Glossar Trade & Export Finance
Company whose business is the transport of goods. The carrier is liable for the whole transport route it covers, regardless of whether the goods are carried by its own and/or other means of transport. The UCP requires that most transport documents be issued by the carriers or their agents (or by the captain/master or his agents). See UCP Art. 20 to 24.
Document specifying that the goods were inspected prior to shipment. Usually issued by a neutral party.
Contract according to which the precisely designated freight room of a ship or the whole ship is leased for a specific period or journey. If the contract applies to the entire ship, then a "full charter" is referred to. If, on the other hand, only a part or a particular area of a ship is used, this is called a "part charter". If a ship is chartered without a crew, this is a "bareboat" charter. The freight documents issued by the current charterer or its authorized representative are called "charter party B/L". See UCP Art. 22.
An internationally standardized freight document issued in rail transport. CIM stands for "Convention Internationale concernant le transport de Marchandises par chemin de fer" ("international convention concerning the carriage of goods by rail"). The agreement has been in force since 1 January 1985, and constitutes the legal basis for the conclusion of freight contracts in international rail goods transport with one and the same freight documents. See UCP Art. 24.
In connection with documentary credits, "about" means a tolerance of plus/minus 10% regarding the documentary credit value, unit price or the quantity of the goods, depending on the context in which the tolerance is mentioned. See UCP Art. 30a.
"Claim" means that the beneficial owner exercises his or her right to demand payment of the guarantee amount (or part thereof). The bank checks whether the claim is consistent with the terms of the guarantee.
Clauses in B/Ls that expressly note the defective condition of the goods and/or packaging. See UCP Art. 24.
B/L that does not contain any clauses or notations expressly declaring the defective condition of the goods and/or packaging. See UCP Art. 27.
A tender is an invitation from a client to several suppliers to present an offer for the provision of a particular product/service. The tender contains the client's requirements concerning the offer or the work to be carried out, plus the "tender closing date".
Abbreviation of "Convention relative au contrat de transport international de Marchandises par route". Transport document issued for shipment of goods by road (truck waybill / road consignment note). See UCP Art. 24.
Document for combined transport which covers at least two different modes of transport. As of recently, the term "Multimodal Transport Document" is increasingly being used. See UCP Art. 19.
Transport document that is issued for at least two different modes of transport (e.g. lorry/ship, rail/lorry). See UCP Art. 19.
Under certain conditions banks commit themselves to confirm export letters of credit which their customers expect to be issued. This commitment is generally limited in time and amount. The exporter is billed for an agreed "Commitment Fee" for the period from the issuance of this commitment letter until receipt of the corresponding documentary credit. Your documentary credit advisor at UBS will be happy to provide you with further information.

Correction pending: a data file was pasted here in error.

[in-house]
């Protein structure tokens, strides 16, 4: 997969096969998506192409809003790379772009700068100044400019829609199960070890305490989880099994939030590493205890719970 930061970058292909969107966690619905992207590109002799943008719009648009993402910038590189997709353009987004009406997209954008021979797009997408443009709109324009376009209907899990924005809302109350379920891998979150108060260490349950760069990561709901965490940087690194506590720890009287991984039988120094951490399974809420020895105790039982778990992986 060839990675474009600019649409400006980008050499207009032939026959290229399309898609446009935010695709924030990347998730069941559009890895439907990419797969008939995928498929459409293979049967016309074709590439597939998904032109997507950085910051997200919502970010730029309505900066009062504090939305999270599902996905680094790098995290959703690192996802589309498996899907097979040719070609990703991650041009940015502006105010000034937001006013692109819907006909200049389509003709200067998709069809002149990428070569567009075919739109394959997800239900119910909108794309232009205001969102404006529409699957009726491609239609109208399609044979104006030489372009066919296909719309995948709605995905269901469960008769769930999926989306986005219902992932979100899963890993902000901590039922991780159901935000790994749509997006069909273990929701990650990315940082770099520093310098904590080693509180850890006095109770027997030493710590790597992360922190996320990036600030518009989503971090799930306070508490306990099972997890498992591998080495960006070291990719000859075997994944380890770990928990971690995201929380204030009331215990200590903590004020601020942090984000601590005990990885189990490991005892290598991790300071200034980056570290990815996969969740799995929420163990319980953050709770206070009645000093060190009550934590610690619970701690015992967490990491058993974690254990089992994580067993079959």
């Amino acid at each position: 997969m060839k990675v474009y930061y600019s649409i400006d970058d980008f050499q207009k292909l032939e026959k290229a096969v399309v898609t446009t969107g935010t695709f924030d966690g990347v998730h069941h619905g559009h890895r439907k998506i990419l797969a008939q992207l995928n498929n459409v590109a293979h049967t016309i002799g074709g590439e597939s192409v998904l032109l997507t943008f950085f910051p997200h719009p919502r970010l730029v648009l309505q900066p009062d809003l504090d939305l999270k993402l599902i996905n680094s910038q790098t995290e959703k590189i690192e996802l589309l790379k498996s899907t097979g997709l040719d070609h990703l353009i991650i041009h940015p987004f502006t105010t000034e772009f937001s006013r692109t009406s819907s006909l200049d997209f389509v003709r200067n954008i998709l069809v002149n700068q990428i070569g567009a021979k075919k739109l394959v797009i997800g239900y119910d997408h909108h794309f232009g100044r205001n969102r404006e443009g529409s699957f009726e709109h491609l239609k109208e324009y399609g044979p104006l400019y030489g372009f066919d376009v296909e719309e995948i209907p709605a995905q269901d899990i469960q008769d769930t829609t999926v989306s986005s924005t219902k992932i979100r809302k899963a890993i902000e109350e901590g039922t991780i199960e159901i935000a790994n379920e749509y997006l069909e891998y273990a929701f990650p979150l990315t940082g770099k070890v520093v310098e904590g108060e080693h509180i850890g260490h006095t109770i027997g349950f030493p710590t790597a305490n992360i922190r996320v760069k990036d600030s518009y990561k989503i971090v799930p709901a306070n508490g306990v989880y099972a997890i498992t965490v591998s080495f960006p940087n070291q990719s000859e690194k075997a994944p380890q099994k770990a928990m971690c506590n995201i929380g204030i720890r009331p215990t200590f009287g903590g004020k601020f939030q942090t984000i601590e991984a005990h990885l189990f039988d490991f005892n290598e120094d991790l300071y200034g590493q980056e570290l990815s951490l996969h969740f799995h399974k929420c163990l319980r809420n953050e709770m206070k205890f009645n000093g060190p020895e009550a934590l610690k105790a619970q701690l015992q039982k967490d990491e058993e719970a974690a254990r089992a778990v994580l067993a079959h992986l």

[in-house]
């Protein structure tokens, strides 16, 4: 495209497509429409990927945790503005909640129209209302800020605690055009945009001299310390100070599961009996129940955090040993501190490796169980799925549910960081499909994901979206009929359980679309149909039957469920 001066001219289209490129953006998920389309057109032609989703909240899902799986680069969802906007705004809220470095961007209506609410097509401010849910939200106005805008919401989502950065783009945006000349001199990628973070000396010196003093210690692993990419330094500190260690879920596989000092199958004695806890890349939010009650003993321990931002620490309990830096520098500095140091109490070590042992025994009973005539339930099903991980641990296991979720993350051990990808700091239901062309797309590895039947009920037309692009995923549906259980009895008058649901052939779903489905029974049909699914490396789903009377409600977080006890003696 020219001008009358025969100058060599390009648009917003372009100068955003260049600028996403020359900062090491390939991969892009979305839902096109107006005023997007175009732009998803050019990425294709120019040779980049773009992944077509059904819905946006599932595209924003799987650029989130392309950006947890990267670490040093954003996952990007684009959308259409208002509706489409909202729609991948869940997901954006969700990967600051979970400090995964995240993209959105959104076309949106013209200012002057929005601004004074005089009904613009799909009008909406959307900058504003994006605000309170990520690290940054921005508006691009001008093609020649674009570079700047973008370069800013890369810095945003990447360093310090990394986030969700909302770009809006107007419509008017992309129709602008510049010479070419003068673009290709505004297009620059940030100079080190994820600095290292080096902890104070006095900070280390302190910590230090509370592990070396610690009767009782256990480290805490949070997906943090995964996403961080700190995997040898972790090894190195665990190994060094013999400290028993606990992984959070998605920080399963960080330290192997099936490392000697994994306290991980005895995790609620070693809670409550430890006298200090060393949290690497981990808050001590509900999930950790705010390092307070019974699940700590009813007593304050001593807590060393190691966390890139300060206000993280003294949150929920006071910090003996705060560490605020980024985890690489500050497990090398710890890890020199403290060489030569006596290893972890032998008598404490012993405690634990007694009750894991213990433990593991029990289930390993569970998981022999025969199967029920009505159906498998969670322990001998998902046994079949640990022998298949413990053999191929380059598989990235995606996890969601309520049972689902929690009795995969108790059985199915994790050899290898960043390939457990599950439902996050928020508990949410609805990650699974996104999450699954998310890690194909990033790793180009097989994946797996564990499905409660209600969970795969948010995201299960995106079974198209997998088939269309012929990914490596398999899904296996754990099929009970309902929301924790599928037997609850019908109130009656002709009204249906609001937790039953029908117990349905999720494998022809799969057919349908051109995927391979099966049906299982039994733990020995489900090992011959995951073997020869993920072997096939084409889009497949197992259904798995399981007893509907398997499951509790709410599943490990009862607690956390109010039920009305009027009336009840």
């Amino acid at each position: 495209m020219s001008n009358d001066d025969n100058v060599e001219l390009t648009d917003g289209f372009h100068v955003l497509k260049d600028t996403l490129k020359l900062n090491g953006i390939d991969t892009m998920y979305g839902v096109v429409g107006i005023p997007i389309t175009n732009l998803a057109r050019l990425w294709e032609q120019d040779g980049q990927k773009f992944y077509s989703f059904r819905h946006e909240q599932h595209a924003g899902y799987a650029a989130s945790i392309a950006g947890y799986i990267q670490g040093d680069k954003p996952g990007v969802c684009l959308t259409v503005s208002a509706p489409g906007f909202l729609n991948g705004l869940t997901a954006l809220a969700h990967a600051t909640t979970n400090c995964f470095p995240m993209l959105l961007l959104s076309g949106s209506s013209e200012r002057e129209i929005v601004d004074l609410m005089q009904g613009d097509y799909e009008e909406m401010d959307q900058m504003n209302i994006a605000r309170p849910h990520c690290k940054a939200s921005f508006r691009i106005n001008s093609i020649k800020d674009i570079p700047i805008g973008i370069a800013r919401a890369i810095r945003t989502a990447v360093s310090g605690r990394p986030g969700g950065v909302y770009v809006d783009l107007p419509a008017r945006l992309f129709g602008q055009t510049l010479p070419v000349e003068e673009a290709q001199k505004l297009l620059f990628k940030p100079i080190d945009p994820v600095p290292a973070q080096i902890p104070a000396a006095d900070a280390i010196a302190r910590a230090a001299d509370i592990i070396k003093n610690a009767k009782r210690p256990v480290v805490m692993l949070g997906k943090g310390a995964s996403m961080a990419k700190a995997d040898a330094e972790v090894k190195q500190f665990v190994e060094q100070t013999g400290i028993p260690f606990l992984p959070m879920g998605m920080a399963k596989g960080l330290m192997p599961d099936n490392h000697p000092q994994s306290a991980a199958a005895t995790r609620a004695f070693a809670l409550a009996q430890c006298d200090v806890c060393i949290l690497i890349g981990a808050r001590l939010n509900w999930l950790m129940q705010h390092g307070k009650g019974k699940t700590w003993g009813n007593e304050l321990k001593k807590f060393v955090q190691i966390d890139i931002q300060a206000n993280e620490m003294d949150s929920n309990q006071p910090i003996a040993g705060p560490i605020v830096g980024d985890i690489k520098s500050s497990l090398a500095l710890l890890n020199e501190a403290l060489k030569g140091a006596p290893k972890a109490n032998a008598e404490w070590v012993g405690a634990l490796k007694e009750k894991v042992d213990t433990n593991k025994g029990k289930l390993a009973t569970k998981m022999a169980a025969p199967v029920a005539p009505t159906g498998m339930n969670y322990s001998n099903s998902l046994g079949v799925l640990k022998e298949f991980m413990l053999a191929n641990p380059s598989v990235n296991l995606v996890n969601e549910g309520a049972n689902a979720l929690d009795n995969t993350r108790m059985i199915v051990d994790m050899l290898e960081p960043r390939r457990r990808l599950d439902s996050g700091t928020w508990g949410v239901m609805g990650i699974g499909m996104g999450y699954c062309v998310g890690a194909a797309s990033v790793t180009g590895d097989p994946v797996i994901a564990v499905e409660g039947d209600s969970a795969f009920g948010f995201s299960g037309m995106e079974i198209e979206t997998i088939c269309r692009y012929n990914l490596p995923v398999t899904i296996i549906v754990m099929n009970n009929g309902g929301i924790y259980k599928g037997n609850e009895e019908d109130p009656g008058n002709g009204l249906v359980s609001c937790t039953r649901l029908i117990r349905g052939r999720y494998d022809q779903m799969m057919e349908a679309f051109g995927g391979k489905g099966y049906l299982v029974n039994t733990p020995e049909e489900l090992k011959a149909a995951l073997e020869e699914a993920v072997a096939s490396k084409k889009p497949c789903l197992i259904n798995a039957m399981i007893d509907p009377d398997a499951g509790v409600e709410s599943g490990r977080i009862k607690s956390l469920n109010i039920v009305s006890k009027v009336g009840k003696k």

Transactional financing in which a credit line is agreed between the trading company and the bank. The type of security is usually linked to the transaction to be financed. The risk evaluation is based on the financial condition of the trading company on the one hand, and also the supplier/performance risk, the goods and price risk and the purchaser risk on the other. For further details, please contact your UBS client advisor, who will be happy to help.
Although the consignment note is often understood to mean the "CMR" in the case of documentary credits, the transport documents to be presented must always be precisely stated, as other documents, such as the railway bill, could otherwise be considered to be valid.
The consignor is understood to be the party who delivers the goods in his/her own name to the carrier (i.e. ship owner) based on a freight contract. The shipper will usually be either the exporter or his/her forwarder.
The shipper is usually also the party in whose name the shipment is carried out, and who appears as the consignor in the transport document.
Forwarder who gathers mixed cargo to better utilize the space in transport containers.
Over 20 feet long. In the documentary credit business, loading into containers is relevant to the extent that it may be taken into account when examining documents. Example: even if a documentary credit forbids transshipment, banks will accept bills of lading / sea waybills that indicate transshipment, provided that the goods were shipped in containers, trailers or LASH lighters and the entire ocean carriage is covered by one and the same bill of lading / sea waybill. See Art. 20c, 21c.
Often also called "broker's cover note". A document, issued by insurance companies or brokers in lieu of insurance policies or certificates, that serves as proof of proper insurance notification and represents a cover commitment. "Cover Notes" may only be accepted for documentary credits when expressly permitted. See UCP Art. 28.
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